Have you ever stopped to just sit awestruck in amazement at how remarkable this one life we are given truly is? We are handed the power of choice and a conglomeration of opportunities to be something or nothing and live as we please- within boundaries of course. We, as in the human race, tend to make errors once in a blue moon while making those choices and finding our way. Not too often though do we mess up, I mean we were all born as perfect people in this perfect world, right? Right. Throw addiction and alcoholism in there and that percentage of perfectness dwindles just a bit. That’s the delusional reality we convince ourselves of at least. Everybody else see’s the natural disaster for what it is and knows that the fires will have to be put out before everything burns away.
Hopping on your computer and diving deep into the inner workings of the Googles, we find the word “reprieve”- a cancellation or postponement of. In regards to the equation of chemical dependency and recovery, it couldn’t be more fitting. Sobriety in and of itself is a daily reprieve. Staying clean is an easy difficult task that takes a lot more work than most would realize. There are things that addicts and alcoholics have to do to preserve this sanity they’ve rediscovered. A daily maintenance if you will, to keep all the checks and balances in place. Really most people should have a daily reprieve of some sort as they would benefit tremendously, but alas, the world is not always that simple.
When we stop to take a good look at sobriety and any recovery related aspects, it is proven time and time again that the practice of relapsing starts way before the actual act is performed. It all starts in the mind. The daily reprieve is what keeps relapse at bay essentially. If I had a nickel for every time I’d see somebody doing well in recovery and slowly seeing this wave of complacency glaze over them- I’d have a couple bucks at least sadly. You see, the sad part about it is that it’s the beginning to an end when this mindset takes over. It is a shortcut right back into the pits of misery and despair that our alcoholic thinking will gladly walk us into. Recovery delivers us the promises, but at some point on our timeline, we start to get bored almost.
Addicts and alcoholics crave excitement and impulsivity usually. As everything becomes mundane and we forget the things we were once grateful for, the alcoholic thinking upstairs begins to get louder and louder. It’s amazing how quick this cycle of mindset can appear as stress begins to build up and all appreciation goes out the window. This is where a daily reprieve is crucial for keeping addicts and alcoholics like us on our toes. Oftentimes, we are not aware of something until we hit the brakes and take a second to look at life from a subjective standpoint. We all generally want to point the finger and call out others, but how often do we do that for ourselves? Taking time to truly look at one’s self and discovering through introspection what makes you tick can be exhilarating in itself.
One of the most therapeutic ways for a daily reprieve to render itself could be through the power of writing. Pulling out a piece of paper and a pen can seem like a chore sometimes. We live in a world where necessity is important and everything else is effort. It’s easy to forget that some of the things we don’t want to do are the ones that are going to better us. Kind of goes back to the cliché, “whatever doesn’t kill you will make you stronger.” Learning to journal is an important tool in a daily reprieve that can allow the author to get thoughts out on paper and literally vent to themselves. Sometimes in life, we don’t realize something until it’s literally in black and white right in front of us. This form of daily reprieve is almost like playing your own therapist. Pen to paper equals revelations to the brain.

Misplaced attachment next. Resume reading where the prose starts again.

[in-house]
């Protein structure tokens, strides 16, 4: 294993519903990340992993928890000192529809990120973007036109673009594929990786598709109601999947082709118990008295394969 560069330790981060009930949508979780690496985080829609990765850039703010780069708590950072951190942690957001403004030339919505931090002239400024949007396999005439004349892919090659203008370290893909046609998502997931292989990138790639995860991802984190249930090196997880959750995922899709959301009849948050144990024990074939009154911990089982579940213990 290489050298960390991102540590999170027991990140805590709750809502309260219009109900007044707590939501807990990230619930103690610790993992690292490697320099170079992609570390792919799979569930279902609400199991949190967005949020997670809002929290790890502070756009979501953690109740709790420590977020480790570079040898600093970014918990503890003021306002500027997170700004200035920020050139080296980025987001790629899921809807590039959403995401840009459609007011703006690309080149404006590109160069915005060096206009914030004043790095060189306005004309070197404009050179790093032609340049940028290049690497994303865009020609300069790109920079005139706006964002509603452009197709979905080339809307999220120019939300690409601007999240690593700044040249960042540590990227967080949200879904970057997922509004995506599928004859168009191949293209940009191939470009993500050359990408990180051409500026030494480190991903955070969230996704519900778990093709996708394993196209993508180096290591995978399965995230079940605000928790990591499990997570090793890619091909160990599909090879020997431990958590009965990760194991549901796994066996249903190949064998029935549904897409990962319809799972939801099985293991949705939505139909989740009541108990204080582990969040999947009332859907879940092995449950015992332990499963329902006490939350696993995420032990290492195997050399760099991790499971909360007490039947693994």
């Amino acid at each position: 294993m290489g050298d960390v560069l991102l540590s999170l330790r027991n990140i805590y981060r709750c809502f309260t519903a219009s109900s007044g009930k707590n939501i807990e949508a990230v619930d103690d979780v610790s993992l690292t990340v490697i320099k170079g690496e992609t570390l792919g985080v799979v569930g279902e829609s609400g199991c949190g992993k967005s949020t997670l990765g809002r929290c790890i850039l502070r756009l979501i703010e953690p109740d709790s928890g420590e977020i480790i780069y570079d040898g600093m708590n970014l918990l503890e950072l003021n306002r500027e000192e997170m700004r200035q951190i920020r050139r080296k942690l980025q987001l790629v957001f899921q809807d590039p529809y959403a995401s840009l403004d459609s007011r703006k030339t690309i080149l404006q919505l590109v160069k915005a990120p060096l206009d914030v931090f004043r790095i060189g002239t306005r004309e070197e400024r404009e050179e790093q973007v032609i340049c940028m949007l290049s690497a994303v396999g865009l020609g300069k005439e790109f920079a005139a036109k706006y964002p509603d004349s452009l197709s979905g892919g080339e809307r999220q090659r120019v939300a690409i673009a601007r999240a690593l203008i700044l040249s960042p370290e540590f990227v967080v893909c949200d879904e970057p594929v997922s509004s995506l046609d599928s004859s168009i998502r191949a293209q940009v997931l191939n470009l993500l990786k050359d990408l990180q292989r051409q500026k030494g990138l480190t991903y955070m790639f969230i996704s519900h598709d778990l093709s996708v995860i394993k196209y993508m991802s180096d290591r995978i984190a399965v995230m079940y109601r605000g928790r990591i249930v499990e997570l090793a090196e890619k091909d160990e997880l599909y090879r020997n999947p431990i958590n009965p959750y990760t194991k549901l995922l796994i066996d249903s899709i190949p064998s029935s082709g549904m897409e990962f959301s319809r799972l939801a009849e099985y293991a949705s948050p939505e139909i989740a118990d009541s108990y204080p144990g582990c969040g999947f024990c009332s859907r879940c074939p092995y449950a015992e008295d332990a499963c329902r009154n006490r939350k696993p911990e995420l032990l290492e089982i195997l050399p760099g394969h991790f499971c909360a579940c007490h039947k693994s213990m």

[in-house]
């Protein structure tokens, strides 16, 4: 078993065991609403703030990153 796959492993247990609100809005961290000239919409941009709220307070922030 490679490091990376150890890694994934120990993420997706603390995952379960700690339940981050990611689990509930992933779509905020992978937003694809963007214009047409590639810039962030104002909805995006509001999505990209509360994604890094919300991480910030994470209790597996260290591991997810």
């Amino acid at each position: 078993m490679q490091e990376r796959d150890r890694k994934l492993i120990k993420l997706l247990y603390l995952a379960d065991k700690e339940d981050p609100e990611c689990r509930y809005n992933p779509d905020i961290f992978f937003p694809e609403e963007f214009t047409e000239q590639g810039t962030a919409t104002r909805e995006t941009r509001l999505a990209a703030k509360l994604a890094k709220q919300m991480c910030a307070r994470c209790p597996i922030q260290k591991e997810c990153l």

Continuing with the scribbles of our daily reprieve, there are other writing tools that are just as useful if we choose to use them. Manifesting a gratitude list of sorts for a daily reprieve can really open the eyes of the author and shine light in certain areas that maybe we shaded and jaded beforehand. Fortunately, this is not school or work but for self. It doesn’t matter if you consider yourself to be extremely intelligent or uneducated; we all need some form or expression. When we as individuals write about hardships and our daily struggles, it allows us to put things into perspective that would ordinarily be difficult to do mentally. Although as recommended before, keeping a mental list of our struggles can be a terrific outlet- it can also be confusing and heavy. Writing out these things were thankful for can really allow some huge growth and change in a person’s daily reprieve. It all takes just a little bit of practice and wanting to continue the way of life that the promises have delivered and we’ve now become accustomed to.
Look Into Your Eyes
There are some nasty places out there that our alcoholic thinking takes us to. If there is a hell on earth, being an alcoholic/addict and going through such misery should win first place. It’s a grueling pain that our addiction drags us through until we find the inner strength to detoxify from the chemicals and attempt to climb out of this hole we’ve dug for ourselves. But it does take patience and it does take help. If you or a loved one has been struggling to make the next step, please call 866-433-1992 or visit www.anylength.net. We have trained specialists on standby ready to help you start sending your life in a direction that will have you come out on top feeling healthy and happy with the outcome of your future. The time to love yourself is now.